Tea leaf salad
Perhaps the most famed Burmese food is lephet -- fermented tea leaves. The tart leaves are eaten on their own, typically as dessert, but they're also served in the form of lephet thoke, a salad of pickled tea leaves. The dish is versatile. It can be a snack, an appetizer or, coupled with a plate of rice, a meal.
Known in Burmese as nga htamin (fish rice), this Shan (one of the country's main Buddhist ethnic groups) dish combines rice that's been cooked with turmeric and squashed into a disk with a topping of flakes of freshwater fish and garlic oil.
As the name suggests, curry is the central element, but after you've chosen one -- typically a meaty, somewhat oily curry based around pork, fish, shrimp, beef or mutton -- a seemingly never-ending succession of side dishes will follow. These include rice, a tart salad, a small dish of fried vegetables, a small bowl of soup and a large tray of fresh and par-boiled vegetables and herbs to be eaten with various dips.
Burmese tea shop meal
Tea shops run by ethnic Burmese are good places to dig into the world of traditional Burmese noodle or rice dishes such as htamin thoke, a type of rice salad. Indian/Muslim-owned tea shops tend to serve South Asian-influenced, deep-fried savory snacks, such as samosas or poori (deep-fried bread served with a potato curry) or baked breads such nanbya (naan). The latter also often serve South Asian-style desserts. Chinese-owned tea shops often feature baked sweets as well as meaty steamed buns and dim sum-like items.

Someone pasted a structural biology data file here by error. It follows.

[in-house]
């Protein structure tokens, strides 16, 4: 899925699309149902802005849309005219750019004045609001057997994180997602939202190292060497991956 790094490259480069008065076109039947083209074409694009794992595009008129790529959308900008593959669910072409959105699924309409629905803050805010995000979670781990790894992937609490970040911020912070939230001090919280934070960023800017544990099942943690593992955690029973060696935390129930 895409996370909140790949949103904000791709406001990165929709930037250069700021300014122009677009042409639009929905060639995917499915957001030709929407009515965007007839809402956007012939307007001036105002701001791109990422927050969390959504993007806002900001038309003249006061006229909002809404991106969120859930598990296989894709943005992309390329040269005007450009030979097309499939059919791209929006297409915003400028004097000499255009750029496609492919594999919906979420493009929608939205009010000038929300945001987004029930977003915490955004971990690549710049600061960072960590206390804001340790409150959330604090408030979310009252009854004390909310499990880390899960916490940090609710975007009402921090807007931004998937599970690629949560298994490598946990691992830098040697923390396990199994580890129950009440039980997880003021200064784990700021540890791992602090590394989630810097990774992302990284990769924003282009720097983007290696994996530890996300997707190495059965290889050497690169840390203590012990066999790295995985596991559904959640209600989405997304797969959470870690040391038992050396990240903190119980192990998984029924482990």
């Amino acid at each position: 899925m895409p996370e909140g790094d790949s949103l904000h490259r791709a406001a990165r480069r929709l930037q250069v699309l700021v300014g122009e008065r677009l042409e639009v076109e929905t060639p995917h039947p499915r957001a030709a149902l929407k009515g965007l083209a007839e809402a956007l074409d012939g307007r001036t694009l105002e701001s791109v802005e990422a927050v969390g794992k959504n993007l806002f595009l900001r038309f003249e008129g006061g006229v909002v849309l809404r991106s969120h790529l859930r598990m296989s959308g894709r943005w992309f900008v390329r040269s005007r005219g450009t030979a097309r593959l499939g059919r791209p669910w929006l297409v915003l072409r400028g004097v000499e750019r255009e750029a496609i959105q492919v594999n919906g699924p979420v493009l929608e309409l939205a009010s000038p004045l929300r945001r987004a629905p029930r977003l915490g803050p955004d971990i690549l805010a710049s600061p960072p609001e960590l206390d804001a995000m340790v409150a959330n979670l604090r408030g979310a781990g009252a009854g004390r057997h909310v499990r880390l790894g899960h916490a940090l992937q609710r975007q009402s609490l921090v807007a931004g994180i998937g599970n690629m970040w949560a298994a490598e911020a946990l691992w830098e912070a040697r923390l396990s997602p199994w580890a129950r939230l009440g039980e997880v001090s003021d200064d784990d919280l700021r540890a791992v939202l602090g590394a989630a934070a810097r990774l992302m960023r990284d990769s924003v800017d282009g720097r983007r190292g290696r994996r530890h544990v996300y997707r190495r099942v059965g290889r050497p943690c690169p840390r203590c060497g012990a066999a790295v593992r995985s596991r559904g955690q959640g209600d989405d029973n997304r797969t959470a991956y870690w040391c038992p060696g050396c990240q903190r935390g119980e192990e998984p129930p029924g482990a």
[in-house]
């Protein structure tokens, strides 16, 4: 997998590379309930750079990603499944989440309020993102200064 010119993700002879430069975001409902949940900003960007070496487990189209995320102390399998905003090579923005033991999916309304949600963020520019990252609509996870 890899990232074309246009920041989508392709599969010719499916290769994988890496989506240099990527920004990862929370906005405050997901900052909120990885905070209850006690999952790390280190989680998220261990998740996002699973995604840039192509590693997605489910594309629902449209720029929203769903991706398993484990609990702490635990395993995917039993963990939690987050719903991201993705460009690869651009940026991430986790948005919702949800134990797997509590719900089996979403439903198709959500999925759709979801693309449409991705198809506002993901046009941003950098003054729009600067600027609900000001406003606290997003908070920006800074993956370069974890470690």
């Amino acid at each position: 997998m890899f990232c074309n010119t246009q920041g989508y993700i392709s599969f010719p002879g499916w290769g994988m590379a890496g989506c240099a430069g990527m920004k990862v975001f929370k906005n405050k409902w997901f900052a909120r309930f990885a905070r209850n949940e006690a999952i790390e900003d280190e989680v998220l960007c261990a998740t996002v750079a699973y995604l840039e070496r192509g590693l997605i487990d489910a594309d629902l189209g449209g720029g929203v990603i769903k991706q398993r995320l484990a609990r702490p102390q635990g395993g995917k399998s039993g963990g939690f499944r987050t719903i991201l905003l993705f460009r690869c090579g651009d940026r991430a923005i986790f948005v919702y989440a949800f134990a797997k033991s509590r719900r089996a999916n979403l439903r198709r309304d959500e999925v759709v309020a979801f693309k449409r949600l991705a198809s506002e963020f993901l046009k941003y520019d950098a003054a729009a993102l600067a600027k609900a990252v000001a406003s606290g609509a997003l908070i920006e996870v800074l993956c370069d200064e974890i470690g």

Shan-style 'tofu' noodles
One of the most unusual dishes in Myanmar is hto-hpu nwe, literally "warm tofu." Associated with the ethnic Shan of northern Myanmar, the dish doesn't actually include tofu, but rather a thick porridge made from chickpea flour.
The dish takes the form of thick, round rice noodles with chicken, thin slices of fish cake, par-boiled bean sprouts and slices of hard-boiled egg. The ingredients are seasoned with a mixture of roasted chickpea flour and turmeric and chili oil, tossed by hand and served with sides of pickled greens and a bowl of broth.
Myanmar's unofficial national dish is mohinga -- fine, round rice noodles served in a hearty, herbal fish-and shallot-based broth, often supplemented with the crunchy pith of the banana tree. It's beloved as a breakfast dish, but, sold by mobile vendors, it's a common snack at any time of day or night.